MLK Examination Book for Bible Course

Tuesday, March 26, 1946

Dr. King answers a number of questions for an exam in his Bible course. He covers diverse topics, including prophecy and the Book of Job.

A. Philip Randolph Institute Orientation Agenda

Atlanta, GA, New York, NY

This document outlines the schedule of events during the A. Philip Randolph Institute orientation, an organization focused on racial equality and economic justice.

Two Americas

Chicago, IL, Illinois (IL), Georgia (GA), Mississippi (MS), Alabama (AL)

This essay highlights the realities of poverty stricken aliens in an affluent society. Through its examination of Negro-white relations, urban riots, and the War on Poverty, the author insists that the nonviolent struggle for civil rights must continue.

Royalty Statement for Dr. King’s “Strength to Love”

Saturday, January 1, 1966
New York (NY)

This statement from Joan Daves details royalty earnings for the Finnish edition of Dr. King's "Strength to Love," published by Kirjapaja.

MLK Statement on Church Groundbreaking

Monday, February 4, 1963
Georgia (GA)

Dr. King speaks on the burning of churches in Dawson, Georgia, stating that this act is a symbol of the "tragic depth to which men and women can sink when they are guided by prejudice and when they are filled with hatred."

Letter from Carl A. Auerbach to MLK

Monday, December 6, 1965
Minnesota (MN)

Carl A. Auerbach has declined to make contributions to the S.C.L.C based on the assumption that Dr. King will use the funds for protest movements "against the American policy in Vietnam."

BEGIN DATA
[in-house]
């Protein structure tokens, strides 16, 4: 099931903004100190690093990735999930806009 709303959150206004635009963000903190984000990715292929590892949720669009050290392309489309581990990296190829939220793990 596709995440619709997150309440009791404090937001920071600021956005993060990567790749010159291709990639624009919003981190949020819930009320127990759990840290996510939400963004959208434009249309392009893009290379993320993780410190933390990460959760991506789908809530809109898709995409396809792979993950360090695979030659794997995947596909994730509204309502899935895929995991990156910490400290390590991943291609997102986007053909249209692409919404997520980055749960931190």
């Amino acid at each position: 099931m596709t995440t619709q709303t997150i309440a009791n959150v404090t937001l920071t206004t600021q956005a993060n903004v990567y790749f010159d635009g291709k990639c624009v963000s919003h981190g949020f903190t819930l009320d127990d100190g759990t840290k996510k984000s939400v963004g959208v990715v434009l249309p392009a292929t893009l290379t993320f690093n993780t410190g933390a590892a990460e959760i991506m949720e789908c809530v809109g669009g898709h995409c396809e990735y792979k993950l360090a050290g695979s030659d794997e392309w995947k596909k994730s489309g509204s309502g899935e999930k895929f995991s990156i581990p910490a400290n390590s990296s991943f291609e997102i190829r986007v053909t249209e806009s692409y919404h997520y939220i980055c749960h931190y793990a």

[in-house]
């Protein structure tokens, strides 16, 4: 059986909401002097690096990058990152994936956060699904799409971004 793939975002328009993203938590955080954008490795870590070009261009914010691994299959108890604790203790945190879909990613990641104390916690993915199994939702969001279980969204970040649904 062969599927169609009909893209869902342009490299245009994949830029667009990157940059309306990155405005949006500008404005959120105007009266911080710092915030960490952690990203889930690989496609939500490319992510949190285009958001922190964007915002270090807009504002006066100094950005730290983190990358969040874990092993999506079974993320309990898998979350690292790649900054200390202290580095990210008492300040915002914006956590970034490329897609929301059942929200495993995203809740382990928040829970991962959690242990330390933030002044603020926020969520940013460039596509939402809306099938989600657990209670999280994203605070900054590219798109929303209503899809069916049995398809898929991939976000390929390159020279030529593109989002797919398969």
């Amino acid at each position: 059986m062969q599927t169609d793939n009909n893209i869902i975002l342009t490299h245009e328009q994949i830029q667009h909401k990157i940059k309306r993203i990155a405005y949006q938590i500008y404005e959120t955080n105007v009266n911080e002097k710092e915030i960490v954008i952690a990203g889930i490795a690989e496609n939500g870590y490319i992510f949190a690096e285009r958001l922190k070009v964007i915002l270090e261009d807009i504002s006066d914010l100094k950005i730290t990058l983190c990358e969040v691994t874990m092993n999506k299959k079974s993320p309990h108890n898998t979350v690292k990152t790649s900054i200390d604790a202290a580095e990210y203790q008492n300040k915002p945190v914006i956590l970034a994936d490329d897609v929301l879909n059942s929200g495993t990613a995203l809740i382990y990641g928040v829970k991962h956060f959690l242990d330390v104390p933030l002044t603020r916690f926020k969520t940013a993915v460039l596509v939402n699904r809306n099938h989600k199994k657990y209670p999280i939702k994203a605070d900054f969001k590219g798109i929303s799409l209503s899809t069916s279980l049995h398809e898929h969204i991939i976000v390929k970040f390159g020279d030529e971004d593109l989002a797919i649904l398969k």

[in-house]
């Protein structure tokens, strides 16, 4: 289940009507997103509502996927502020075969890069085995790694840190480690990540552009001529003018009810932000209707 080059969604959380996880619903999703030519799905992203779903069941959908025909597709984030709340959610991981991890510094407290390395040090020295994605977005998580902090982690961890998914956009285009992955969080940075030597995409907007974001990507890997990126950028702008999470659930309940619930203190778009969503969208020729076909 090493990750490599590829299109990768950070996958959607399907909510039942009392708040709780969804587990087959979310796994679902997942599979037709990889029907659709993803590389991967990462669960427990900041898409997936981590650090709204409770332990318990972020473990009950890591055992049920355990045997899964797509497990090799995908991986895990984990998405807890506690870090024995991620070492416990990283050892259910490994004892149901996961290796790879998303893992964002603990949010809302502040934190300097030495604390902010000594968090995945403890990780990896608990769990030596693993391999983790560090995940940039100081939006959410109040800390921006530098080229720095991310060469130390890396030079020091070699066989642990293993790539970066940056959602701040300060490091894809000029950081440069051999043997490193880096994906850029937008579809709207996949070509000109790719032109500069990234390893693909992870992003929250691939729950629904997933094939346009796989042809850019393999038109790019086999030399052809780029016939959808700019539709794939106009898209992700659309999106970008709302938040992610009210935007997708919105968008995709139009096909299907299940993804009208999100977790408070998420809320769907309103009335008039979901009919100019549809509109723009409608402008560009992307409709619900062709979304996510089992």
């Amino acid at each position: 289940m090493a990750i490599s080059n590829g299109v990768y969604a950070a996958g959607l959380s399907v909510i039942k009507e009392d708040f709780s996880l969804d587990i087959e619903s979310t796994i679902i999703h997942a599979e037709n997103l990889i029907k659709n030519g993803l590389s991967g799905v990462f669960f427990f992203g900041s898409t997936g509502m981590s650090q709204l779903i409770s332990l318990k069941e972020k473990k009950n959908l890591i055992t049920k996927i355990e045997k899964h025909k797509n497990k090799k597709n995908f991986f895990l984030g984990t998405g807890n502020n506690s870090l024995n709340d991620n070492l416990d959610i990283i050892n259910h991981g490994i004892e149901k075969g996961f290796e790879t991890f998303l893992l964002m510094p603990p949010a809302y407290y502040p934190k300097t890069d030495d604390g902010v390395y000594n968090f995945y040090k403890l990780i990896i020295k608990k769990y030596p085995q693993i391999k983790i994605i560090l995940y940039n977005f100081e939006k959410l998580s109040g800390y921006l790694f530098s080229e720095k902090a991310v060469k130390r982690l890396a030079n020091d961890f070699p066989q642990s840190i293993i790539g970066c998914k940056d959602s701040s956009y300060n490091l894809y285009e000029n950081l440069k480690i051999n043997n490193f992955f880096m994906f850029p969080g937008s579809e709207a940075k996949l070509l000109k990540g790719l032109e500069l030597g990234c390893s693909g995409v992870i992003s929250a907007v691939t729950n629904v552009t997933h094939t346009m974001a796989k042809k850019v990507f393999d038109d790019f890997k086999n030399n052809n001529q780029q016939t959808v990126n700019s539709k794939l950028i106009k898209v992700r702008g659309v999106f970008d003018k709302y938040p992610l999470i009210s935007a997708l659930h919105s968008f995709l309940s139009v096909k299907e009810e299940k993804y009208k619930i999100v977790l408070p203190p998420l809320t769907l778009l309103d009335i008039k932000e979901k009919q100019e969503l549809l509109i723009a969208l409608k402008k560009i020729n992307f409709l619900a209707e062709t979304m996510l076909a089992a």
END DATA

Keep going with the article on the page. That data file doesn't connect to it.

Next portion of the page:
"Meaning of Georgia Elections"

Saturday, July 3, 1965
Georgia (GA), Michigan (MI), Selma, AL, Montgomery, AL, Atlanta, GA

Dr. King speaks about the Southern Christian Leadership Conference's Summer Community Organization and Political Education Project (SCOPE). He also talks about the political advancements that were made in the south.

Letter from J. Carter Fahy to Mr. Roy Wilkins about NAACP Name Change

Friday, July 28, 1967
Massachusetts (MA), New York (NY), New York, NY, Cambridge, MA

In this letter to the president of the NAACP, Fahy suggests changing the name of the NAACP to NAABA, replacing "colored people" with "Black Americans."

Letter from Richard U. Smith to MLK

Tuesday, March 14, 1967
Maryland (MD), Atlanta, GA, Georgia (GA)

Rev. Richard Smith expresses his political views on the possible re-election of Adam Clayton Powell. Smith explains to Dr. King and other leaders that to rally for Mr. Powell is to ignore the moral character of man.

Memorandum from David M. Wallace to Dora McDonald

Saturday, February 11, 1967
Chicago, IL, Illinois (IL)

David Wallace informs Dora McDonald of contributions made to the SCLC from John H. Johnson, George Jones, and Willard Payne, Sr.

Letter from Paul Yelter to MLK